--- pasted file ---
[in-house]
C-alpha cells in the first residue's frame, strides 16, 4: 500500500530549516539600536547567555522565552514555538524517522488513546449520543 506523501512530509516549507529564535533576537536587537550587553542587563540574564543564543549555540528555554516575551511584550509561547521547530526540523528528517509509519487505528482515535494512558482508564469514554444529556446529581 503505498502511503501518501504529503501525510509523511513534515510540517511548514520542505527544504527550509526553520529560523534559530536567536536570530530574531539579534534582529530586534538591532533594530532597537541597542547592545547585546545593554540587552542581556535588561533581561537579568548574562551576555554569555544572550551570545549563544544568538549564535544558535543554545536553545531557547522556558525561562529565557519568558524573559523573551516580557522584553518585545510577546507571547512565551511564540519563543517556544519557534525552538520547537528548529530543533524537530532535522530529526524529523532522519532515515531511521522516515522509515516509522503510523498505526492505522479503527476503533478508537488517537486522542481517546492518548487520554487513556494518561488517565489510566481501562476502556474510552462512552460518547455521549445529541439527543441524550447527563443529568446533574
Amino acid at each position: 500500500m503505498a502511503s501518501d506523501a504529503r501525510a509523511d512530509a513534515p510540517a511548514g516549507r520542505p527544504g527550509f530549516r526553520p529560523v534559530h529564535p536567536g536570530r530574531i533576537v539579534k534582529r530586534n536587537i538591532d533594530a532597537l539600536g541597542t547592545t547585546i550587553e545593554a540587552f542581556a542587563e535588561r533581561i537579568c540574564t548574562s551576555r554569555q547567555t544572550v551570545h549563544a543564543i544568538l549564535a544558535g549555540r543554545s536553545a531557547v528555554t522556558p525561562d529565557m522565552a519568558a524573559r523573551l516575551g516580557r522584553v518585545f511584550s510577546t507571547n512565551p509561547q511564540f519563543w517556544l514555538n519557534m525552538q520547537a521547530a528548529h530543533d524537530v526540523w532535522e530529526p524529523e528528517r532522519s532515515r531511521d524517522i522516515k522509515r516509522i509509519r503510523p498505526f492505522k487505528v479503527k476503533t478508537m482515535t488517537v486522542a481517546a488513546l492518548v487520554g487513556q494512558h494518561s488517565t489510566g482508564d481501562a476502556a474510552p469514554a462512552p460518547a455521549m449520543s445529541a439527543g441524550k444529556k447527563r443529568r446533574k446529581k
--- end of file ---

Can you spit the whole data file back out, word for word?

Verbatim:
[in-house]
C-alpha cells in the first residue's frame, strides 16, 4: 500500500530549516539600536547567555522565552514555538524517522488513546449520543 506523501512530509516549507529564535533576537536587537550587553542587563540574564543564543549555540528555554516575551511584550509561547521547530526540523528528517509509519487505528482515535494512558482508564469514554444529556446529581 503505498502511503501518501504529503501525510509523511513534515510540517511548514520542505527544504527550509526553520529560523534559530536567536536570530530574531539579534534582529530586534538591532533594530532597537541597542547592545547585546545593554540587552542581556535588561533581561537579568548574562551576555554569555544572550551570545549563544544568538549564535544558535543554545536553545531557547522556558525561562529565557519568558524573559523573551516580557522584553518585545510577546507571547512565551511564540519563543517556544519557534525552538520547537528548529530543533524537530532535522530529526524529523532522519532515515531511521522516515522509515516509522503510523498505526492505522479503527476503533478508537488517537486522542481517546492518548487520554487513556494518561488517565489510566481501562476502556474510552462512552460518547455521549445529541439527543441524550447527563443529568446533574
Amino acid at each position: 500500500m503505498a502511503s501518501d506523501a504529503r501525510a509523511d512530509a513534515p510540517a511548514g516549507r520542505p527544504g527550509f530549516r526553520p529560523v534559530h529564535p536567536g536570530r530574531i533576537v539579534k534582529r530586534n536587537i538591532d533594530a532597537l539600536g541597542t547592545t547585546i550587553e545593554a540587552f542581556a542587563e535588561r533581561i537579568c540574564t548574562s551576555r554569555q547567555t544572550v551570545h549563544a543564543i544568538l549564535a544558535g549555540r543554545s536553545a531557547v528555554t522556558p525561562d529565557m522565552a519568558a524573559r523573551l516575551g516580557r522584553v518585545f511584550s510577546t507571547n512565551p509561547q511564540f519563543w517556544l514555538n519557534m525552538q520547537a521547530a528548529h530543533d524537530v526540523w532535522e530529526p524529523e528528517r532522519s532515515r531511521d524517522i522516515k522509515r516509522i509509519r503510523p498505526f492505522k487505528v479503527k476503533t478508537m482515535t488517537v486522542a481517546a488513546l492518548v487520554g487513556q494512558h494518561s488517565t489510566g482508564d481501562a476502556a474510552p469514554a462512552p460518547a455521549m449520543s445529541a439527543g441524550k444529556k447527563r443529568r446533574k446529581k